## Find all points C on the line through A(1, -1, 2) and B(2, 0, 1) such that vectors ll

1. The problem statement, all variables and given/known data

Find all points C on the line through A(1, -1, 2) and B(2, 0, 1) such that vectors llACll= 2 llBCll

2. Relevant equations

Not sure.

3. The attempt at a solution

I found the equation of the line for vector AB:
(1,2,-1) +t(2,0,1)

Then found the scalar equation:
x=1+2t
y=-1
x=2+t

I found that t is 1/4 from knowing that C is 1/4 from llACll= 2 llBCll , (where the distance of C is 1/4 from B, and 3/4 from A).

Plugging 1/4 = t gives
x=3/2
y=-1
z=9/4

I stopped here and did not bother plugging in 3/4 since the answer in the back of the book says:
C(3,1,0) and C(5/3,-1/3,4/3)

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 Quote by Kaede_N9 1. The problem statement, all variables and given/known data Find all points C on the line through A(1, -1, 2) and B(2, 0, 1) such that vectors llACll= 2 llBCll 2. Relevant equations Not sure. 3. The attempt at a solution I found the equation of the line for vector AB: (1,2,-1) +t(2,0,1)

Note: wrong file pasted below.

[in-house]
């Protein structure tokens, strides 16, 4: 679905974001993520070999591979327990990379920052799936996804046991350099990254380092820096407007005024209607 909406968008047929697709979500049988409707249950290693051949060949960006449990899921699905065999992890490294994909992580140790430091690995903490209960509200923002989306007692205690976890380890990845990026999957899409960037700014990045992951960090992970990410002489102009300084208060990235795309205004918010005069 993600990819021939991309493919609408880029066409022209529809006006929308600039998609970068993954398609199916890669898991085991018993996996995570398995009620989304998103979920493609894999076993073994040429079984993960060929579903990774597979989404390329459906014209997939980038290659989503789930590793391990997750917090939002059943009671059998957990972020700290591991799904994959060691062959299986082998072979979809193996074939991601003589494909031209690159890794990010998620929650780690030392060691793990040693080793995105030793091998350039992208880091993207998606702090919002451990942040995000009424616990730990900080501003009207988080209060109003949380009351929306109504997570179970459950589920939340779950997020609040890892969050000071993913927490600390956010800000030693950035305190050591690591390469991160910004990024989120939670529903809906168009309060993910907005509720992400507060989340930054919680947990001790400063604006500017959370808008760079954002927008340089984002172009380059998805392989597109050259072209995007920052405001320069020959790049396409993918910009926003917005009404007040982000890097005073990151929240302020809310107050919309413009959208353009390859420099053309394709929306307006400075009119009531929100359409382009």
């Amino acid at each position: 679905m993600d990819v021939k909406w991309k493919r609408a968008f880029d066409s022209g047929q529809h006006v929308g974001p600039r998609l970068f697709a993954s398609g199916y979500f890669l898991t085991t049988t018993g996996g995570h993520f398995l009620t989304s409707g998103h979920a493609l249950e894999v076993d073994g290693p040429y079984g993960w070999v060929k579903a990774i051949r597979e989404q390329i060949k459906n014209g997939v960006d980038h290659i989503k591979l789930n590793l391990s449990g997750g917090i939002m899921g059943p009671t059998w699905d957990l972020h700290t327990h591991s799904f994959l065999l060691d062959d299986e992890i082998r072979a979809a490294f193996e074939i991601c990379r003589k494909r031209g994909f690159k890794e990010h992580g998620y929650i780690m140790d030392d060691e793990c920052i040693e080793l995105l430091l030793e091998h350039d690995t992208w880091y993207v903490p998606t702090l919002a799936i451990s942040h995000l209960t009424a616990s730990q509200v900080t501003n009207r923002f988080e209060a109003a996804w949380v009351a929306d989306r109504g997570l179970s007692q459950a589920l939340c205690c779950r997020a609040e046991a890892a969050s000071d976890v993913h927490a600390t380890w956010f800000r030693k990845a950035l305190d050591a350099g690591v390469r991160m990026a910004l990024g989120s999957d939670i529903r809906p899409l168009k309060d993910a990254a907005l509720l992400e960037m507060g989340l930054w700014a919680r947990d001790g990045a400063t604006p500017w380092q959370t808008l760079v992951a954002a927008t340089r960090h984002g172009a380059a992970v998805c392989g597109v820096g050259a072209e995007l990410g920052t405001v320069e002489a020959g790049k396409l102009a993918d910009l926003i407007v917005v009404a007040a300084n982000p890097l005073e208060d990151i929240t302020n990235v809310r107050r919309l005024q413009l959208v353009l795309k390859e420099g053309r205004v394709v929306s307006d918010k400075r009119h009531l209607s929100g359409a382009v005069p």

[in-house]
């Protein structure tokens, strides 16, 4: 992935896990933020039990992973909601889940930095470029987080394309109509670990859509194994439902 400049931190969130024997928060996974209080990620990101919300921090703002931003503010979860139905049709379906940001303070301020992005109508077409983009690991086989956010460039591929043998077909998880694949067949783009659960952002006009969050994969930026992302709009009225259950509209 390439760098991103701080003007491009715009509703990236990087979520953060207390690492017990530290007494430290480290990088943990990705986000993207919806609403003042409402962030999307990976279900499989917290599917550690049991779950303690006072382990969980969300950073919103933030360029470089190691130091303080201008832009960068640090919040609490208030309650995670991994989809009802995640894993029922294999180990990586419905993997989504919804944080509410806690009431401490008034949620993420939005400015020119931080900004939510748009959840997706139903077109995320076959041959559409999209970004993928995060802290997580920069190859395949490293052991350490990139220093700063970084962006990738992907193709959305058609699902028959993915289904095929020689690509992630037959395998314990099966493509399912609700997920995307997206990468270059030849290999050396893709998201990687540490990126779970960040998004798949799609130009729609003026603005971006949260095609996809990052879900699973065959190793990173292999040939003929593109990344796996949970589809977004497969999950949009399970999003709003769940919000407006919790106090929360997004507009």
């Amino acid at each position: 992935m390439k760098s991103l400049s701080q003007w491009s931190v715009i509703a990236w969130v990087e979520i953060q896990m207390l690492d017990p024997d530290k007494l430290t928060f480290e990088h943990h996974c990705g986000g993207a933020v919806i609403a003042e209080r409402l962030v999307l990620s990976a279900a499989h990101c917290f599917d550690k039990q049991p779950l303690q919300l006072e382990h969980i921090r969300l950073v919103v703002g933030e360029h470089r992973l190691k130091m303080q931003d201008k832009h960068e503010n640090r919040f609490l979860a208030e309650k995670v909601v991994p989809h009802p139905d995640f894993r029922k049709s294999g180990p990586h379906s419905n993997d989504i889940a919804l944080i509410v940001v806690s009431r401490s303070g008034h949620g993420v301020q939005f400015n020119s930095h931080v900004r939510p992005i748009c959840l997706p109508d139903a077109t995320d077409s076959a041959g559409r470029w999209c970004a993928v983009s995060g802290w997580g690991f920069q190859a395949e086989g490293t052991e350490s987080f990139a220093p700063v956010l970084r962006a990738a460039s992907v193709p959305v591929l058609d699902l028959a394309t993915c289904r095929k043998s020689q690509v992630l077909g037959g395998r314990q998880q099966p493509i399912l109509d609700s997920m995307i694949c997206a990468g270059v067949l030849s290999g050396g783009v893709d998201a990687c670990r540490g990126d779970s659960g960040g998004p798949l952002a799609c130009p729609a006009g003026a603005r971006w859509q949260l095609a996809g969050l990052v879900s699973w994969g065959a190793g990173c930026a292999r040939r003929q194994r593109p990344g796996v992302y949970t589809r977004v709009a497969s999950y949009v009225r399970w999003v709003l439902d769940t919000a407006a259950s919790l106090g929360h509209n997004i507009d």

That isn't an equation since there is no = sign. And if you put (x,y,z)= on the left, it still isn't the correct equation for the line AB. (2,0,1) is point B, not the direction vector from A to B.

 Quote by LCKurtz That isn't an equation since there is no = sign. And if you put (x,y,z)= on the left, it still isn't the correct equation for the line AB. (2,0,1) is point B, not the direction vector from A to B.
Okay, I re did it and obtained the direction vector AB which is (2,-1,-1).
Using the same principle of t=1/4, I obtained (x,y,z) through the scalar equations, to be (3/2,-3/2,7/4).

What did I do wrong?

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## Find all points C on the line through A(1, -1, 2) and B(2, 0, 1) such that vectors ll

The vector AB has length $\sqrt{4+ 1+ 1}= \sqrt{6}$. Taking 1/4 of each coordinate gives an line segment of length $(1/4)\sqrt{6}[itex], not 1/4. Mentor  Quote by HallsofIvy The vector AB has length [itex]\sqrt{4+ 1+ 1}= \sqrt{6}$. Taking 1/4 of each coordinate gives an line segment of length $(1/4)\sqrt{6}$, not 1/4.
Halls,

You're missing a "/" in your final [/itex] tag.

I put it into the above "QUOTE".

(I will remove this post shortly, assuming you edit yours.)

Mentor
 Quote by SammyS Halls, You're missing a "/" in your final [/itex] tag. I put it into the above "QUOTE". (I will remove this post shortly, assuming you edit yours.)
Well, I fell asleep & failed to remove it.

DUH!